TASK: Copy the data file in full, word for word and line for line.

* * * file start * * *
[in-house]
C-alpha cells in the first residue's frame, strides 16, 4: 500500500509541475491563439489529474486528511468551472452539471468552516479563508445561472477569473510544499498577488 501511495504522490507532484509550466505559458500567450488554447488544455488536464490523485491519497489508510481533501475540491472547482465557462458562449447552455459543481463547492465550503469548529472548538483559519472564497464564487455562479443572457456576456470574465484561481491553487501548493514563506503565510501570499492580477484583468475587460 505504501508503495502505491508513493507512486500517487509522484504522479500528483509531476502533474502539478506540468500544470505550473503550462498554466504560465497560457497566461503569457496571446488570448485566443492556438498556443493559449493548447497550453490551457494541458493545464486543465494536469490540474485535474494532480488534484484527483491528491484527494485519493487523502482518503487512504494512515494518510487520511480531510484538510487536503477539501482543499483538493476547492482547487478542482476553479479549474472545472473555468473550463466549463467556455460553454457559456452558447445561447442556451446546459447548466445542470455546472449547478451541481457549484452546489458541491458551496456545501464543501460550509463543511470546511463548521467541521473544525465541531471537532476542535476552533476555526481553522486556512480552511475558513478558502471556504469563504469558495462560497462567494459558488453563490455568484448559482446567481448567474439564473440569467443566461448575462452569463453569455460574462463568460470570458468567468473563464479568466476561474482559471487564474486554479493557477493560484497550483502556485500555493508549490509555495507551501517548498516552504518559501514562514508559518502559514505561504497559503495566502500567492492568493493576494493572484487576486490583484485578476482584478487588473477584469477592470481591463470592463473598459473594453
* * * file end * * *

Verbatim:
[in-house]
C-alpha cells in the first residue's frame, strides 16, 4: 500500500509541475491563439489529474486528511468551472452539471468552516479563508445561472477569473510544499498577488 501511495504522490507532484509550466505559458500567450488554447488544455488536464490523485491519497489508510481533501475540491472547482465557462458562449447552455459543481463547492465550503469548529472548538483559519472564497464564487455562479443572457456576456470574465484561481491553487501548493514563506503565510501570499492580477484583468475587460 505504501508503495502505491508513493507512486500517487509522484504522479500528483509531476502533474502539478506540468500544470505550473503550462498554466504560465497560457497566461503569457496571446488570448485566443492556438498556443493559449493548447497550453490551457494541458493545464486543465494536469490540474485535474494532480488534484484527483491528491484527494485519493487523502482518503487512504494512515494518510487520511480531510484538510487536503477539501482543499483538493476547492482547487478542482476553479479549474472545472473555468473550463466549463467556455460553454457559456452558447445561447442556451446546459447548466445542470455546472449547478451541481457549484452546489458541491458551496456545501464543501460550509463543511470546511463548521467541521473544525465541531471537532476542535476552533476555526481553522486556512480552511475558513478558502471556504469563504469558495462560497462567494459558488453563490455568484448559482446567481448567474439564473440569467443566461448575462452569463453569455460574462463568460470570458468567468473563464479568466476561474482559471487564474486554479493557477493560484497550483502556485500555493508549490509555495507551501517548498516552504518559501514562514508559518502559514505561504497559503495566502500567492492568493493576494493572484487576486490583484485578476482584478487588473477584469477592470481591463470592463473598459473594453